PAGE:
|MIAMI — Democrat Betty Castor conceded the Florida Senate race to Republican Mel Martinez yesterday morning after a dispute over absentee ballots delayed the outcome of the race for half a day.|
With 99 percent of precincts reporting, Martinez beat Castor 49.4 percent to 48.3 percent, a margin of about 75,000 votes. Third-party candidate Dennis Bradley received 2.3 percent.
The candidates were vying to replace retiring Sen. Bob Graham (D).
Martinez declared victory from his Orlando campaign headquarters at 1 a.m. yesterday.
|“I believe the people of Florida have spoken, and I am humbled to be your next United States senator,” he said.|
Yet Castor was slow to concede. In a scene reminiscent of the 2000 recount, she came to the podium at her Tampa headquarters 15 minutes after Martinez’s appearance and called for a count of thousands of outstanding absentee ballots.
“I believe it is premature for anyone to declare victory in this race until all the votes are counted,” she said.
By 10:30 a.m., however, Castor had called Martinez to concede. At a press conference an hour later, she said that ‘’even if every vote is counted, we think it would be very difficult to make up the difference.”
Martinez, 58, will become the first Cuban-American senator. Along with Sen.-elect Ken Salazar (D-Colo.), he will be one of two Hispanic senators in the 109th Congress.
Martinez ran for the Senate at the behest of the White House, which had hoped that his story of escape from communist Cuba would energize Florida’s large Republican-leaning Cuban-American population and give President Bush an edge in the battleground state. Yet Tuesday’s returns suggest that Bush’s solid win in the state, 52 percent to 47 percent, or about 370,000 votes, may have helped Martinez squeeze out a slim victory.
Martinez had been dogged by complaints that he ran an overly negative campaign, even going so far as to call primary opponent Rep. Bill McCollum a tool of Washington’s “radical homosexual lobby,” a move that drew criticism from former Republican Sen. Connie Mack (Fla.).
After winning the GOP primary, Martinez relentlessly attacked Castor for not having fired a University of South Florida professor who was accused of having ties to terrorism while she was the university’s president.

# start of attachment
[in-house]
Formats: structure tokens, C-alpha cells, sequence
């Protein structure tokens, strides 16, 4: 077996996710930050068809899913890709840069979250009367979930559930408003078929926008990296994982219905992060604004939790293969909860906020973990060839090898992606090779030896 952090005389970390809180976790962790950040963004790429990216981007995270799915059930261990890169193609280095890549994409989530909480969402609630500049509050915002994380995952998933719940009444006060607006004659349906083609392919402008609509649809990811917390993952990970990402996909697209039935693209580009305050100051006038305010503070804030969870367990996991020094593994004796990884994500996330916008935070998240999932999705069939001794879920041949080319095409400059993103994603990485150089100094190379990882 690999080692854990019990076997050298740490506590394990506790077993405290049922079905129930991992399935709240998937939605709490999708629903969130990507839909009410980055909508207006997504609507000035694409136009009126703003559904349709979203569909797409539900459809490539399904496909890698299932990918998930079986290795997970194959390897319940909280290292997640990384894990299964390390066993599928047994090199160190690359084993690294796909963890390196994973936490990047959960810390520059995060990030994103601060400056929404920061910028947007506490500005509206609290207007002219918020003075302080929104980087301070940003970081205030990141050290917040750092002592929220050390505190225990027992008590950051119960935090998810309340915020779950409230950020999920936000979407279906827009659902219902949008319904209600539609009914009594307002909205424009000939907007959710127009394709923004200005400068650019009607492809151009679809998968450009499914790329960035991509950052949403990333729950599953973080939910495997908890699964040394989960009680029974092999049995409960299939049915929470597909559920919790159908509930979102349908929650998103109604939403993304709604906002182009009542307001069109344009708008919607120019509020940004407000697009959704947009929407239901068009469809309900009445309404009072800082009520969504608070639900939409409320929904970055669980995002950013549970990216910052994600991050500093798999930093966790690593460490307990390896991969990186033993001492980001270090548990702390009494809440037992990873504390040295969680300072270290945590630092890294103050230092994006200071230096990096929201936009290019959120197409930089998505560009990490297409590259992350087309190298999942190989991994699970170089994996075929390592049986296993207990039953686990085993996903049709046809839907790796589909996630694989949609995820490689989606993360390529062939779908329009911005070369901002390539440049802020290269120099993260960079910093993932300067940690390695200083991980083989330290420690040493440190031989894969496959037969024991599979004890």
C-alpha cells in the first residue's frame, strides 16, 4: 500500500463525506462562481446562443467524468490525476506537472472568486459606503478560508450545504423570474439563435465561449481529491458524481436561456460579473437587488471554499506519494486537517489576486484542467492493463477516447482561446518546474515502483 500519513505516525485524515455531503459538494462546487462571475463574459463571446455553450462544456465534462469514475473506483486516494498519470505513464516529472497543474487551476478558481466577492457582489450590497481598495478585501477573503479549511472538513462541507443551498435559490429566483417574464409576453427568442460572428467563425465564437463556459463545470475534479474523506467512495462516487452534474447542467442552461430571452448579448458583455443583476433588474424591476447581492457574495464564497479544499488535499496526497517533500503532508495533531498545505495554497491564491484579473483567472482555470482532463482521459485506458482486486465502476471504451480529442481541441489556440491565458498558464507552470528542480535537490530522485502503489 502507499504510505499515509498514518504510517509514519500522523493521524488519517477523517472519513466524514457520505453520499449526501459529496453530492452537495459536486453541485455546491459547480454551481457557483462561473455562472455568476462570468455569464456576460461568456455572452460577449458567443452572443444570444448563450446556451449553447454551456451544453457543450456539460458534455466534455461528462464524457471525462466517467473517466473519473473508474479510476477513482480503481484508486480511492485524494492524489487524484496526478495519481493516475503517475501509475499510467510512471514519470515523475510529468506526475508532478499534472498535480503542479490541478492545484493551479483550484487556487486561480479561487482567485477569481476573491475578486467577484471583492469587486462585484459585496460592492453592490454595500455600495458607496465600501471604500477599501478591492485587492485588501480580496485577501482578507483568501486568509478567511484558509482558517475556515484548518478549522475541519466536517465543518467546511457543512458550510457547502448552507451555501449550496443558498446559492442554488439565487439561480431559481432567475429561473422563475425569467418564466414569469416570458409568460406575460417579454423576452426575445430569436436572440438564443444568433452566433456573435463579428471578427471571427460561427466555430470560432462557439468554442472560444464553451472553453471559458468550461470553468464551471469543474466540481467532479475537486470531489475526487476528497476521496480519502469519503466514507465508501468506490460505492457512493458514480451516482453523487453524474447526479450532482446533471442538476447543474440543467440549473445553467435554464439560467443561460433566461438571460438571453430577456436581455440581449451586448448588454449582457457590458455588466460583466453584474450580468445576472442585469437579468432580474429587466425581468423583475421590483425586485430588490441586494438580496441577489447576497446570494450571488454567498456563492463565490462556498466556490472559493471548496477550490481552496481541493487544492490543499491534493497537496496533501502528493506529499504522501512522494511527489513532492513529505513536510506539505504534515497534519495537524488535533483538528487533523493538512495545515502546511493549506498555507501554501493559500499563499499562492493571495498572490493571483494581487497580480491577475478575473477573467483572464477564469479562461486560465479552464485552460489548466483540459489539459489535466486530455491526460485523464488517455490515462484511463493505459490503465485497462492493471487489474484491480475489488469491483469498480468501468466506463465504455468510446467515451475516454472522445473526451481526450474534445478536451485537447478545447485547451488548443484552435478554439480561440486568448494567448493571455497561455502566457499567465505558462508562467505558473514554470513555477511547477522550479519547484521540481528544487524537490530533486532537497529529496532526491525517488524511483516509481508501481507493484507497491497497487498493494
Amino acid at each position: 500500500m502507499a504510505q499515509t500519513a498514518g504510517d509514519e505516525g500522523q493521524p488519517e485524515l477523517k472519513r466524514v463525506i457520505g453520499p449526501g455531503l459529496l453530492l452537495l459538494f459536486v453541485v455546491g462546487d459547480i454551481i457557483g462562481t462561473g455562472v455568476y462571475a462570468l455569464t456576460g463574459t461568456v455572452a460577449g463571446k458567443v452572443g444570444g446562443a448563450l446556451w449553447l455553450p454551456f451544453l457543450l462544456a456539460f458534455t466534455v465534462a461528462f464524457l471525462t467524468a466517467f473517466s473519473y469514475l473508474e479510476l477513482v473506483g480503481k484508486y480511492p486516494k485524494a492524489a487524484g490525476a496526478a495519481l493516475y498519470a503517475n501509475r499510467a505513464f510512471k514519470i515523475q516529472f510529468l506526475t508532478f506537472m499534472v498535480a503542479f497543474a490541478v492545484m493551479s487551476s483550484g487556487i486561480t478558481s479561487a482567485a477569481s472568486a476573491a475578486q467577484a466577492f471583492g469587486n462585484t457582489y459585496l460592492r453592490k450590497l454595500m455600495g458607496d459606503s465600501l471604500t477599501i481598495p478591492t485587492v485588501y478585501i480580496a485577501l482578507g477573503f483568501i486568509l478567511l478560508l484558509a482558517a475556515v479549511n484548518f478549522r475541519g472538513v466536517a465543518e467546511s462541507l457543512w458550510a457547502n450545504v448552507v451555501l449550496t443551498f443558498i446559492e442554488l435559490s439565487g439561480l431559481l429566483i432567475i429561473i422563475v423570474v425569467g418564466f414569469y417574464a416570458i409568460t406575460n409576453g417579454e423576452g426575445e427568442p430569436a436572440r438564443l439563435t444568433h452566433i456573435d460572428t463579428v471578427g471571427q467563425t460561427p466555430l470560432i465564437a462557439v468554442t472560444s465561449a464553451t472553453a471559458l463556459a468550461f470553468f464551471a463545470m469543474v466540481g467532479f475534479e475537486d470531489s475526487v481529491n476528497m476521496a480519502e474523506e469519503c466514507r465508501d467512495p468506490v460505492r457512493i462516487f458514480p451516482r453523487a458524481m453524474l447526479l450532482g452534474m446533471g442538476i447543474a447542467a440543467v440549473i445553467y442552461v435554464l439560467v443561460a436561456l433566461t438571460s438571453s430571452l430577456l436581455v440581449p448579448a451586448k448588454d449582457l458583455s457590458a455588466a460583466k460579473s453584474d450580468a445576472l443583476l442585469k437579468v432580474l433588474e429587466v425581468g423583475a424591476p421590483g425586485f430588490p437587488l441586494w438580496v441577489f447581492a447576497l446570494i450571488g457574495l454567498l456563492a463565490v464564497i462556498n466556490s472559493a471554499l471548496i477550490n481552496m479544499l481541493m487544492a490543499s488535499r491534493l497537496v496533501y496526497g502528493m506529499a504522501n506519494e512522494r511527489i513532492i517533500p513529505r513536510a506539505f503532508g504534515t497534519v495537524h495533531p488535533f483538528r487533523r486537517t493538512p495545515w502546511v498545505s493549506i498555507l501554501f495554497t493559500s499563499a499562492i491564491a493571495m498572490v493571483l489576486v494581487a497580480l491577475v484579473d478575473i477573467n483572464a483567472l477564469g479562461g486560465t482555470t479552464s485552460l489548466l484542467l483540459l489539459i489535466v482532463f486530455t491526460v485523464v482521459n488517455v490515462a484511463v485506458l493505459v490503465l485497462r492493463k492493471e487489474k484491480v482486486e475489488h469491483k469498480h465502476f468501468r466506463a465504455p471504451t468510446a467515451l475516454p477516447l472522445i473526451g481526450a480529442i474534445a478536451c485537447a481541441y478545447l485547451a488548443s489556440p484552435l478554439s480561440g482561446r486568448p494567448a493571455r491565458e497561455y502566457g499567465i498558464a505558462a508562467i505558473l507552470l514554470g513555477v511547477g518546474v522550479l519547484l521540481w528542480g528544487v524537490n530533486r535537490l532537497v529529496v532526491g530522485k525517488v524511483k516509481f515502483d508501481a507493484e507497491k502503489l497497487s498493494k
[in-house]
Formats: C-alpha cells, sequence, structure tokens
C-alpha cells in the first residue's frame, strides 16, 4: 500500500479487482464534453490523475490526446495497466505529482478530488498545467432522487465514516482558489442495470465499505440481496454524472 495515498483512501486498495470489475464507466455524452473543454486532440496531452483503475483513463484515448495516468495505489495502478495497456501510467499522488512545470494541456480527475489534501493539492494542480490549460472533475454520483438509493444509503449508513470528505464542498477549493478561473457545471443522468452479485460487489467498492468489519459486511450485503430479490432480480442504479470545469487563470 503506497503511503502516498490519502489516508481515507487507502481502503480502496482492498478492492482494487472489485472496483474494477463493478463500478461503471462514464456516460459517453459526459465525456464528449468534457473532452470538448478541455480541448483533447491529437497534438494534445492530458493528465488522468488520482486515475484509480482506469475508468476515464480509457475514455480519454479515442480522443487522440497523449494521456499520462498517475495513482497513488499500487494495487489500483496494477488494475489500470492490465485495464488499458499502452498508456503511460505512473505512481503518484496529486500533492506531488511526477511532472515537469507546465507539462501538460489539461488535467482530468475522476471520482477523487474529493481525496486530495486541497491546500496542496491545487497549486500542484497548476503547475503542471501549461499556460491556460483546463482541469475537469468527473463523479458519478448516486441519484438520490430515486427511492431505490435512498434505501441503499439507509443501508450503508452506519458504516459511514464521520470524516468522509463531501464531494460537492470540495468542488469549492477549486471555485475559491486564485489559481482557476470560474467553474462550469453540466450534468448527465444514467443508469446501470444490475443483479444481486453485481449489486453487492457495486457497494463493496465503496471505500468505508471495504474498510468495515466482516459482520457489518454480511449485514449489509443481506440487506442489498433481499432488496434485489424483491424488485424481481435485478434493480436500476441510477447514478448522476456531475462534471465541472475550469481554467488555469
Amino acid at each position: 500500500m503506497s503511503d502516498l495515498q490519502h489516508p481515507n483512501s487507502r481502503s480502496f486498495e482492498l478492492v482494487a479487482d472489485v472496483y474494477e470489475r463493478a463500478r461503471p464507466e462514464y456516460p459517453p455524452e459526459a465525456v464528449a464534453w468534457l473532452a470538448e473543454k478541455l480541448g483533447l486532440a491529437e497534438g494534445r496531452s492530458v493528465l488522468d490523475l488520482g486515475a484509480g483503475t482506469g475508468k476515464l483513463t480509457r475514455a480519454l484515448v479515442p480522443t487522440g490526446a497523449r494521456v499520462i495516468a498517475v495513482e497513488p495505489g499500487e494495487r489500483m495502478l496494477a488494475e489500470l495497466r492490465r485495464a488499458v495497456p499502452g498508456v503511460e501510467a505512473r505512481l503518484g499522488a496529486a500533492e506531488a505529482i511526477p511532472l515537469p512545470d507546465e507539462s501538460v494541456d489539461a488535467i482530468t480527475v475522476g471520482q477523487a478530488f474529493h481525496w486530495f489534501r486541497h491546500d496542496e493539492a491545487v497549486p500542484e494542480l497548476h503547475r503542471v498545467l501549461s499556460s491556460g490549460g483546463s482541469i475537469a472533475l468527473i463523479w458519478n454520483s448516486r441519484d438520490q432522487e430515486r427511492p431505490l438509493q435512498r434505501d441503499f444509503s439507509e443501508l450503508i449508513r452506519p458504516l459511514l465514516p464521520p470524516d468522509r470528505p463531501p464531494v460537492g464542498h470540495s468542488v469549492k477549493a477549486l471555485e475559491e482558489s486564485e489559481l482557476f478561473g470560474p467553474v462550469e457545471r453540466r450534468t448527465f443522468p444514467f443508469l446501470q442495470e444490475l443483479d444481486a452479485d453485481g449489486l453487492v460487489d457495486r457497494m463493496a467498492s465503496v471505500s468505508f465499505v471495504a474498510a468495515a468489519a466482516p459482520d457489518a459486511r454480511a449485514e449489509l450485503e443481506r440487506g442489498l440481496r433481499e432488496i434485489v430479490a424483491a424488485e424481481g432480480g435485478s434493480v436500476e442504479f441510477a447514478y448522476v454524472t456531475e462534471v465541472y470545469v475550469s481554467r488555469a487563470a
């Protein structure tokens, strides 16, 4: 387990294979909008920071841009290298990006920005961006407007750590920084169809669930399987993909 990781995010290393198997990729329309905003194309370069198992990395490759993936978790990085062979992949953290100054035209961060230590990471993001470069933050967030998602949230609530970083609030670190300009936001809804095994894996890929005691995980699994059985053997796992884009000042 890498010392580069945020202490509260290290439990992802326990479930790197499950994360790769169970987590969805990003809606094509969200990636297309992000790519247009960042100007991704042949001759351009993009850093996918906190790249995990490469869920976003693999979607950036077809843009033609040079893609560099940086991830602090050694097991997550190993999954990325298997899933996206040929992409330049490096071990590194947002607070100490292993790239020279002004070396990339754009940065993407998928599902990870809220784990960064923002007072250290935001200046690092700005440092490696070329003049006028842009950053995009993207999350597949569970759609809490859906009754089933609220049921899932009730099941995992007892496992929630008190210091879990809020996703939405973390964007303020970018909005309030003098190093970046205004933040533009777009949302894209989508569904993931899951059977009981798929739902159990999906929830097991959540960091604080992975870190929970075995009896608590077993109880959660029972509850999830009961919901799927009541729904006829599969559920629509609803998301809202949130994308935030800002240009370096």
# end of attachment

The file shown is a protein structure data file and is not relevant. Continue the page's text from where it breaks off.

Martinez’s lesser showing in comparison to Bush could also be attributed to his opposition to a popular state ballot initiative to raise the minimum wage by $1. That initiative passed 71 percent to 29 percent.
Castor, 63, who had not run for statewide office in 14 years, said the race would likely be her last.
Martinez is expected to be a strong conservative ally of the president in the Senate.
He favors tax cuts and tort reform and opposes abortion rights and embryonic stem-cell research.
Martinez came to the United States alone at the age of 15 as part of the Catholic Church’s Operation Pedro Pan. He went on to be elected chairman of Orange County, which includes Orlando, and later became secretary of housing and urban development under Bush.
Republicans worked hard to mobilize Cuban-Americans for Tuesday’s election. Loly Maria Morera, 71, a former Cuban refugee and Bush-Cheney campaign volunteer, said she spoke to about 30 people in an eight-hour day working the phone banks in Miami.
“We arrived in this country with only the clothes on our backs. We’re very thankful
for this country. As a Christian, you have to vote for Bush,” she said.
The center of the Bush-Cheney campaign’s get-out-the-vote efforts in Miami was a converted Mazda dealership on Lejeune Road where several dozen mostly Cuban volunteers tended the phones.
The campaign used radio ads featuring Republican Cuban-American Reps. Ileana Ros-Lehtinen, Lincoln Diaz-Balart and Mario Diaz-Balart to publicize a transportation hot line. On Saturday, eight campaign vans buzzed in and out of the Lejeune Road headquarters.
“I’ve done over 20 radio programs in last 10 days encouraging people to use early voting,” Lincoln Diaz-Balart said before Tuesday’s election. “I represent Hialeah, the most Hispanic city in the country. I have no stronger base, and the president doesn’t either.”